Posted by: Admin | March 3, 2011

Cyber-life

Did you know that you can now practice your faith in cyberspace? Seriously, if you want to pray, there’s an app for that.

Muslim? “iPray” (iPhone, £2.39) will point you in the direction of Mecca wherever you might be, and list the prayer times for certain cities.

Catholic? Keep track of your sins by noting them down in the password-protected “Confession: A Roman Catholic App” (iPad, iPhone, £1.19). You can then work through the sacrament of confession.

Repentance at your fingertips – our culture of instant gratification taken to the next level.

It got me thinking: what else could we delegate to our phones? Send me your suggestions! Here are a few of mine:

  • We already have television ads that show parents reading tots bedtime stories using film phones. How about: “Send your kid a hug by text!”
  • If you give your elderly father an iPad, he could prop it up at the table at mealtimes – make him feel like he’s part of the family. This has the added advantage of not having to put up with him farting in the armchair all afternoon and, if he starts boring on about… well, anything, you can switch him off.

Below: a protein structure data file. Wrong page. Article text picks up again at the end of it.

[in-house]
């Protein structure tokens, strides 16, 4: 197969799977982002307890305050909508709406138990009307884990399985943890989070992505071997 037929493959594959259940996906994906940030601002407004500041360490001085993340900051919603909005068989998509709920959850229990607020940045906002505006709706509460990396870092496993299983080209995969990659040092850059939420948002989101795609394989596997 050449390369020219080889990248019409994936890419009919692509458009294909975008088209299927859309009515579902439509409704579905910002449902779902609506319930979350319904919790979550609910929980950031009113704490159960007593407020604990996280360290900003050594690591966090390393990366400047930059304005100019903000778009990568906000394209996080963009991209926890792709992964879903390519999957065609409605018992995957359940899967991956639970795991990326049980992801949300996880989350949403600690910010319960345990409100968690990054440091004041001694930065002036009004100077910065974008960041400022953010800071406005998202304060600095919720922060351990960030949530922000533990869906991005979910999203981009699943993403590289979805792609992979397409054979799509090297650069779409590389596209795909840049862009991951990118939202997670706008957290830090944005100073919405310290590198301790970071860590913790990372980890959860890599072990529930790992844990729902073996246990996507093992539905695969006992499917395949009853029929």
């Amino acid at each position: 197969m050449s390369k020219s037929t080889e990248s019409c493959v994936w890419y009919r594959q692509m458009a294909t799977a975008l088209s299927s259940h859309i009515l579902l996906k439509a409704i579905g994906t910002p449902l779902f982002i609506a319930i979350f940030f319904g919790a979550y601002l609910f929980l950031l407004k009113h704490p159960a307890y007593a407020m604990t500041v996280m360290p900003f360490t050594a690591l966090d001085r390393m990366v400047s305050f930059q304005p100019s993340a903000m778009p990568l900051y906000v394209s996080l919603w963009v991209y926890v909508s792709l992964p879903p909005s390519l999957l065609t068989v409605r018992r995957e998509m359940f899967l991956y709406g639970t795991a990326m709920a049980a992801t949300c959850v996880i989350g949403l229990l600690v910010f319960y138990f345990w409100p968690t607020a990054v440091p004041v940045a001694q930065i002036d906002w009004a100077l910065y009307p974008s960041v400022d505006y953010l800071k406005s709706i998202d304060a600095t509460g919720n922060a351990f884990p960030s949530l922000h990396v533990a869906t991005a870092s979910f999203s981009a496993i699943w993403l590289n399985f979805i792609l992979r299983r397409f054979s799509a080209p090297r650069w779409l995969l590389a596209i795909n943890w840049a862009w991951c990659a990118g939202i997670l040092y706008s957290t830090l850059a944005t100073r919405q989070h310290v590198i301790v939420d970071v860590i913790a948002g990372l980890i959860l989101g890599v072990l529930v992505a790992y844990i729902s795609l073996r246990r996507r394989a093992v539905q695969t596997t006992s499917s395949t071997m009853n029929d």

• An app that schedules your sex life could be useful. Couples could send each other alerts – “it’s the third Tuesday of the month, dear: don’t forget to wax your moustache.”
  • And for couples trying for a baby, you could have an app that signals ovulation (there’s already one to measure your heart rate – “Instant Heart Rate” iPhone 59p) It could have a feature whereby the prospective father is sent an alarm call – “I need you ready for action: now! (Before my next meeting)”

Ah, modern life. We can now browse the art galleries and museums of the world without leaving the house: “Art Authority” iPad £5.99 has a searchable virtual gallery of western artists. You can visit the Louvre and MOMA in New York for free, and, if you actually decide to physically travel, you can book a train, check currency conversions and, for a fee, download those chunky travel guide books onto something that is less chunky.

Progress always has it’s upsides and it’s downsides, doesn’t it? If you’ve been scratching your head through this post, don’t let the dross obscure the usefulness, the convenience and the sheer fun that this technology has to offer. Conversely, if this post has reminded you that you haven’t had your daily game of angry birds, come on already – get a life! 😉

 

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